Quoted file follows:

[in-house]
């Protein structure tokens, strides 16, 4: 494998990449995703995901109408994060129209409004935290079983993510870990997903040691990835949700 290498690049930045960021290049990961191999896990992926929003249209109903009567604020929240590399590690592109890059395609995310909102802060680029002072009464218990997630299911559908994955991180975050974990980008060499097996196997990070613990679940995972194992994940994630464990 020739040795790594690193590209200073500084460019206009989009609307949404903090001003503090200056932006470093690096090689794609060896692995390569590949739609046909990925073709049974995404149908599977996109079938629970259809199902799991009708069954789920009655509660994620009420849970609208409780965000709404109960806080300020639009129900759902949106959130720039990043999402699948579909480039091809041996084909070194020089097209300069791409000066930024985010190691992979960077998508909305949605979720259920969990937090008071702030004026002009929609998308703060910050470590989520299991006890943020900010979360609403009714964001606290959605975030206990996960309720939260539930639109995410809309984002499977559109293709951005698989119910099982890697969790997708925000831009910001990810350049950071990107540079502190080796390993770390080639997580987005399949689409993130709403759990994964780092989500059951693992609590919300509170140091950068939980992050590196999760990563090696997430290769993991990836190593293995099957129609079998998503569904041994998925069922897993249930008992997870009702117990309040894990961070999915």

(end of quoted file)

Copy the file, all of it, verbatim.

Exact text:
[in-house]
């Protein structure tokens, strides 16, 4: 494998990449995703995901109408994060129209409004935290079983993510870990997903040691990835949700 290498690049930045960021290049990961191999896990992926929003249209109903009567604020929240590399590690592109890059395609995310909102802060680029002072009464218990997630299911559908994955991180975050974990980008060499097996196997990070613990679940995972194992994940994630464990 020739040795790594690193590209200073500084460019206009989009609307949404903090001003503090200056932006470093690096090689794609060896692995390569590949739609046909990925073709049974995404149908599977996109079938629970259809199902799991009708069954789920009655509660994620009420849970609208409780965000709404109960806080300020639009129900759902949106959130720039990043999402699948579909480039091809041996084909070194020089097209300069791409000066930024985010190691992979960077998508909305949605979720259920969990937090008071702030004026002009929609998308703060910050470590989520299991006890943020900010979360609403009714964001606290959605975030206990996960309720939260539930639109995410809309984002499977559109293709951005698989119910099982890697969790997708925000831009910001990810350049950071990107540079502190080796390993770390080639997580987005399949689409993130709403759990994964780092989500059951693992609590919300509170140091950068939980992050590196999760990563090696997430290769993991990836190593293995099957129609079998998503569904041994998925069922897993249930008992997870009702117990309040894990961070999915």